By Zack DeBerry
There are some words we hear in the “Church” world that can create fear and confusion sometimes. Evangelism, Ecclesiology, Eschatology, you get my point I hope. One of the words we hear sometimes that can cause some fear and confusion is Apologetics. However, Apologetics should not be something that creates fear or confusion, but should be a point of hope for us.
Apologetics at its core is really just about a defense of our Christian faith. That is a simple and bare bones definition of what Apologetics IS, but it can leave a lot of room in how we interpret it. For some, Apologetics has come to represent “arguing” rather than a humble defense of why we believe what we believe. In 1 Peter, we see this humble defense described for us as followers of Christ, “but honor the Messiah as Lord in your hearts. Always be ready to give a defense to anyone who asks you for a reason for the hope that is in you.” Sadly, Apologetics has become a soapbox for many, rather than a Humble defense for the Hope that you have. As a church, we say that we are called to “Humbly Point Everyone to Absolute Hope.” In my mind that is Apologetics.
In our society with so many issues we are inundated with opinions and thoughts through social media and 24-hour news cycles. But lost is the art of defending our faith with Humility and engaging in discussions about issues to provide Hope, rather than being right. We are not called to point out where others are wrong, but to give a defense for the Hope that we have. As we begin a series at Journey based around Apologetics, we hope that you will consider what it is that gives you Hope and be ready to share your reasons for that Hope. In this series, we will address many issues, but what I am most excited about is we will share some personal examples of our struggles to understand certain issues.
Apologetics doesn’t have to be some fear or misuse. It is ultimately the vehicle that will allow us to have a deep understanding of our faith and provide a means to point others to the Hope that we have found.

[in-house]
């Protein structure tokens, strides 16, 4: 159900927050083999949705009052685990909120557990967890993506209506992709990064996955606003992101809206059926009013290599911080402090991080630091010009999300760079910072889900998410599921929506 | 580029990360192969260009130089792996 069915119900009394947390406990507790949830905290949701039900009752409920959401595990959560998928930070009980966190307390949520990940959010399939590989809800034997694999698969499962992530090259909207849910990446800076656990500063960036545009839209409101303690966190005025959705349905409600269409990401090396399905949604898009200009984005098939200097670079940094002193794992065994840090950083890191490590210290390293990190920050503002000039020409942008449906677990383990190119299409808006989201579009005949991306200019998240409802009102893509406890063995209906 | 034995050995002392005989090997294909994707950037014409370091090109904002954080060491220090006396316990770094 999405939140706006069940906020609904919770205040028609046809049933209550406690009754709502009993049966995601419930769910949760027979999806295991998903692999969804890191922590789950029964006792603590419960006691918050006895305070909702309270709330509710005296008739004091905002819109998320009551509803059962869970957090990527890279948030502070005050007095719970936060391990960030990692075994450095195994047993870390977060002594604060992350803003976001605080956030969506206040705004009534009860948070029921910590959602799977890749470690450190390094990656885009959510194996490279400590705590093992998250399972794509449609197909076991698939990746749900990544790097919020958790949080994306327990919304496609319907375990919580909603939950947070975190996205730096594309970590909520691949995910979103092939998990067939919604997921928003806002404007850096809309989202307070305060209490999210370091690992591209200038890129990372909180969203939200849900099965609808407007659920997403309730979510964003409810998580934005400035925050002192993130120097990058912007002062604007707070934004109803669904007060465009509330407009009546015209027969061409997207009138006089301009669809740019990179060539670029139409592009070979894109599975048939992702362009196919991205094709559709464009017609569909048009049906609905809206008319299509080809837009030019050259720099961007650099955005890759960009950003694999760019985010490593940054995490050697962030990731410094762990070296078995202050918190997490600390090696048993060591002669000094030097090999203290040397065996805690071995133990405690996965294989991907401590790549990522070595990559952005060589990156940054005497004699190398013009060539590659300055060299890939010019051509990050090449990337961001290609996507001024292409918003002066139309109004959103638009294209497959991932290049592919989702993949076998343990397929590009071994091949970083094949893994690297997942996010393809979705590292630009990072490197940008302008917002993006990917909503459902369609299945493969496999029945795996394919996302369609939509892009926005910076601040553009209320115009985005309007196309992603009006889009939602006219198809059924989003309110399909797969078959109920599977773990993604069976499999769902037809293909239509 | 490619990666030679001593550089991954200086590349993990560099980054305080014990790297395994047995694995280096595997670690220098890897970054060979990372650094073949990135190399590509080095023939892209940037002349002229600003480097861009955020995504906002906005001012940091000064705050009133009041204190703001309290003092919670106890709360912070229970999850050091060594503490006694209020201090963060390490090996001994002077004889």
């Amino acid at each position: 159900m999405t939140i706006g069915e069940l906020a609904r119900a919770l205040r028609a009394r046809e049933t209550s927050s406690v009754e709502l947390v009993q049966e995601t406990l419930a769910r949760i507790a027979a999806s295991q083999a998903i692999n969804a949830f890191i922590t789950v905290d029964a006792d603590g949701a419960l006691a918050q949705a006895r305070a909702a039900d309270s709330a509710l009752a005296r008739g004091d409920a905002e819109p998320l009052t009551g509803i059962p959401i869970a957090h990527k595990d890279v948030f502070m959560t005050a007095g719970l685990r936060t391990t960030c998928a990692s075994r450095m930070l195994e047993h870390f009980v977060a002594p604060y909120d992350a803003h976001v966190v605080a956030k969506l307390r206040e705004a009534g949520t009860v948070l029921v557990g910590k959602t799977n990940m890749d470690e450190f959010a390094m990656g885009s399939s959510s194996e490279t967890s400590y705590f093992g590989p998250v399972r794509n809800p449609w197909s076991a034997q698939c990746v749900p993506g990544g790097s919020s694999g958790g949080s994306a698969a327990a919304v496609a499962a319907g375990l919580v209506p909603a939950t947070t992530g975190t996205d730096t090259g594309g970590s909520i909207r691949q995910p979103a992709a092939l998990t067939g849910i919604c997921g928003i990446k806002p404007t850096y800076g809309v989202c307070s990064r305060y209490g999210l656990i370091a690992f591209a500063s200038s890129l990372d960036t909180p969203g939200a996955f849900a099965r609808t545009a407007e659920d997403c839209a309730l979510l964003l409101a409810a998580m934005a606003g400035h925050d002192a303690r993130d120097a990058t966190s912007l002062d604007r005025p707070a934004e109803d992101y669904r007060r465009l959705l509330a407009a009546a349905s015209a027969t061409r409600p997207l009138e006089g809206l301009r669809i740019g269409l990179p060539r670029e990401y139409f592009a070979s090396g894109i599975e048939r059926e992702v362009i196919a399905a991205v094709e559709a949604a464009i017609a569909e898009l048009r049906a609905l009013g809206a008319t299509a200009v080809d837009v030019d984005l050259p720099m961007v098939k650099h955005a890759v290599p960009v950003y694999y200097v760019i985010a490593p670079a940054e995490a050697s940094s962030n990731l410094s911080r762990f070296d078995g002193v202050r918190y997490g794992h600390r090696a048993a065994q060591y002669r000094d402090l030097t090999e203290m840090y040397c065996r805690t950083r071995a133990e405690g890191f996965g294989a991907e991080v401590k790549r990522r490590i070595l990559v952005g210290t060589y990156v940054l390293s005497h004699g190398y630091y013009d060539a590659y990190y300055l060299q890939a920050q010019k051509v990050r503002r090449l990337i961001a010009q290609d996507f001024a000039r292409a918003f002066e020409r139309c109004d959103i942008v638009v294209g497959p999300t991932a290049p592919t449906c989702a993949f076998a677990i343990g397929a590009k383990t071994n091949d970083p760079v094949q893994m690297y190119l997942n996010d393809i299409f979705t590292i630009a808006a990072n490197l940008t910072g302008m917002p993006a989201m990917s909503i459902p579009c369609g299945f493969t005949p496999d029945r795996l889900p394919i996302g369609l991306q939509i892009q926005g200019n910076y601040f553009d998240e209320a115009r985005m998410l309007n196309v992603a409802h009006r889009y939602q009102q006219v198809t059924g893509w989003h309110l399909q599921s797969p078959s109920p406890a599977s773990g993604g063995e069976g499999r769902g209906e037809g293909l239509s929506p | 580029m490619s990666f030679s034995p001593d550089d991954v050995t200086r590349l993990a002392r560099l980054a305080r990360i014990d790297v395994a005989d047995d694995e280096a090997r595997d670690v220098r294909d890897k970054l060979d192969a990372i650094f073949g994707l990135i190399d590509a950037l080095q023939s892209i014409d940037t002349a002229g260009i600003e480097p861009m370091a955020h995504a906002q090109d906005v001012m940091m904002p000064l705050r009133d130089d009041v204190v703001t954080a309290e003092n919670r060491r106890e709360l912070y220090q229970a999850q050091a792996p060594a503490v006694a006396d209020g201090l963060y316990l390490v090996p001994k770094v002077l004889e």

By Zack DeBerry
Marriage is one of God’s greatest designs for Human Beings to enjoy here on earth. The truth, however, is that as beautiful and great as Marriage is, it requires work, respect, and vulnerability. The hardest thing to do in the marriage relationship is to remain vulnerable in the times that we are hurt or disappointed in our spouse.
The truth is that true intimacy in marriage will only come when we are willing to be vulnerable with each other and risk everything for the sake of knowing our spouse completely and being known completely by them. It is scary and hard to be willing to lay everything out there and allow our spouse to see us exposed for who we really are, what we really think, and what we really feel.
In Genesis, something happens in the context of the marriage that changed how vulnerable we are willing to be. At the end of Genesis 2 we see the words, “This is why a man leaves his father and mother and bonds with his wife, and they become one flesh. Both the man and his wife were naked, yet felt no shame.” They were naked, the most vulnerable you can be and they were not ashamed. Then comes Genesis 3, where sin and deception entered in and we see this beautiful picture of vulnerability change. After the deception of the serpent we read these words, “Then the eyes of both of them were opened, and they knew they were naked; so they sewed fig leaves together and made loincloths for themselves.” They no longer felt safe to be completely vulnerable.
We have been fighting this change since then in the marriage context. The truth is that we will only experience intimacy to the degree we walk in the redemption of Christ. Only when we view ourselves and our spouse through the lens of redemption can we be completely vulnerable again. As we allow our spouse to see us as we truly are, then we can begin to experience a deeper intimacy as God designed it to be.
We will continue our 1>2 series this weekend at Journey Church. I hope to see you there or feel free to join us online.
By Zack DeBerry
Have you ever made the following statement, “If I knew then what I know now?” I know I have on multiple occasions in my life. There are so many things we learn in life by many different means, whether knowledge or experience. We have all wished we could do things a little differently in our lives perhaps. As we start a new series at Journey I hope you will keep that phrase in mind.
This new series will be focused on the Next Generation of our Church, Communities, and
Families. The young adults and children at Journey will one day be the leaders of our church and in our society. But what if I told you ‘One Day’ wasn’t really some abstract day in the future? What if I told you the young adults and children in our church are more than capable to be the leaders right now? It’s a crazy thing to think about, but the reality is that the future of Journey in being shaped right now in KidStreet, in The Garage, and at The Path.